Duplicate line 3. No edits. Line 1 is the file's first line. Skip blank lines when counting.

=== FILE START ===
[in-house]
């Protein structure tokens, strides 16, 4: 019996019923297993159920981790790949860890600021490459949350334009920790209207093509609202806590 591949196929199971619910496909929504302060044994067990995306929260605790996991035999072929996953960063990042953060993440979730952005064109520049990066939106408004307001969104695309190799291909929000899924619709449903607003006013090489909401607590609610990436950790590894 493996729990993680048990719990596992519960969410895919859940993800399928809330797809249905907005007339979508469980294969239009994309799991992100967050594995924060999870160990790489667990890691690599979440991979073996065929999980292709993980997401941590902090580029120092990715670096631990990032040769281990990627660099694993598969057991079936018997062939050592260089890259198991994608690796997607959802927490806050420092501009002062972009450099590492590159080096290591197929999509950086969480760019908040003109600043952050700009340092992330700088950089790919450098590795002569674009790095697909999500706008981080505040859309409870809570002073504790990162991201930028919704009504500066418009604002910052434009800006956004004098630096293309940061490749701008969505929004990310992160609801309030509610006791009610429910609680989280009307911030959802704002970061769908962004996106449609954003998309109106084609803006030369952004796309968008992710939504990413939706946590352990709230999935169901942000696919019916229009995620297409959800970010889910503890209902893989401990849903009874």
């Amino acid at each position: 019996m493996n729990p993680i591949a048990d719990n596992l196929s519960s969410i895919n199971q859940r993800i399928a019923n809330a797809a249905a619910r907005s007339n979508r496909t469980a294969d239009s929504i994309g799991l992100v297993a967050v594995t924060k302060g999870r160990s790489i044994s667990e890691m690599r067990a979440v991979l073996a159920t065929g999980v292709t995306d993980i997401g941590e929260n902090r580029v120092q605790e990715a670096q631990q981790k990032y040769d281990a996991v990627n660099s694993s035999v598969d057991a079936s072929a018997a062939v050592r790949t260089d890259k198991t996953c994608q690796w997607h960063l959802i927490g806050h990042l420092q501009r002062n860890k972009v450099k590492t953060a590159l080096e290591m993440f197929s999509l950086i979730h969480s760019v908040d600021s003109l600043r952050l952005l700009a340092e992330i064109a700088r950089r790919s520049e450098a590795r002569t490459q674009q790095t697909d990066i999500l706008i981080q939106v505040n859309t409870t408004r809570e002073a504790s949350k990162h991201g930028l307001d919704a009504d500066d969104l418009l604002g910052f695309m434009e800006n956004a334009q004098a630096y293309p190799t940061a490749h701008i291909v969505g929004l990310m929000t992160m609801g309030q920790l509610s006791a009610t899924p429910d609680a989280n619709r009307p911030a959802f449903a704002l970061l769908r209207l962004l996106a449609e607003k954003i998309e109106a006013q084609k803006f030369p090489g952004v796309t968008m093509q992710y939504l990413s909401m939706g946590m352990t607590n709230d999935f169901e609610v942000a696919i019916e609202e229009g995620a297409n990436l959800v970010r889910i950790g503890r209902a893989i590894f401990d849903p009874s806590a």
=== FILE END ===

């Amino acid at each position: 019996m493996n729990p993680i591949a048990d719990n596992l196929s519960s969410i895919n199971q859940r993800i399928a019923n809330a797809a249905a619910r907005s007339n979508r496909t469980a294969d239009s929504i994309g799991l992100v297993a967050v594995t924060k302060g999870r160990s790489i044994s667990e890691m690599r067990a979440v991979l073996a159920t065929g999980v292709t995306d993980i997401g941590e929260n902090r580029v120092q605790e990715a670096q631990q981790k990032y040769d281990a996991v990627n660099s694993s035999v598969d057991a079936s072929a018997a062939v050592r790949t260089d890259k198991t996953c994608q690796w997607h960063l959802i927490g806050h990042l420092q501009r002062n860890k972009v450099k590492t953060a590159l080096e290591m993440f197929s999509l950086i979730h969480s760019v908040d600021s003109l600043r952050l952005l700009a340092e992330i064109a700088r950089r790919s520049e450098a590795r002569t490459q674009q790095t697909d990066i999500l706008i981080q939106v505040n859309t409870t408004r809570e002073a504790s949350k990162h991201g930028l307001d919704a009504d500066d969104l418009l604002g910052f695309m434009e800006n956004a334009q004098a630096y293309p190799t940061a490749h701008i291909v969505g929004l990310m929000t992160m609801g309030q920790l509610s006791a009610t899924p429910d609680a989280n619709r009307p911030a959802f449903a704002l970061l769908r209207l962004l996106a449609e607003k954003i998309e109106a006013q084609k803006f030369p090489g952004v796309t968008m093509q992710y939504l990413s909401m939706g946590m352990t607590n709230d999935f169901e609610v942000a696919i019916e609202e229009g995620a297409n990436l959800v970010r889910i950790g503890r209902a893989i590894f401990d849903p009874s806590a």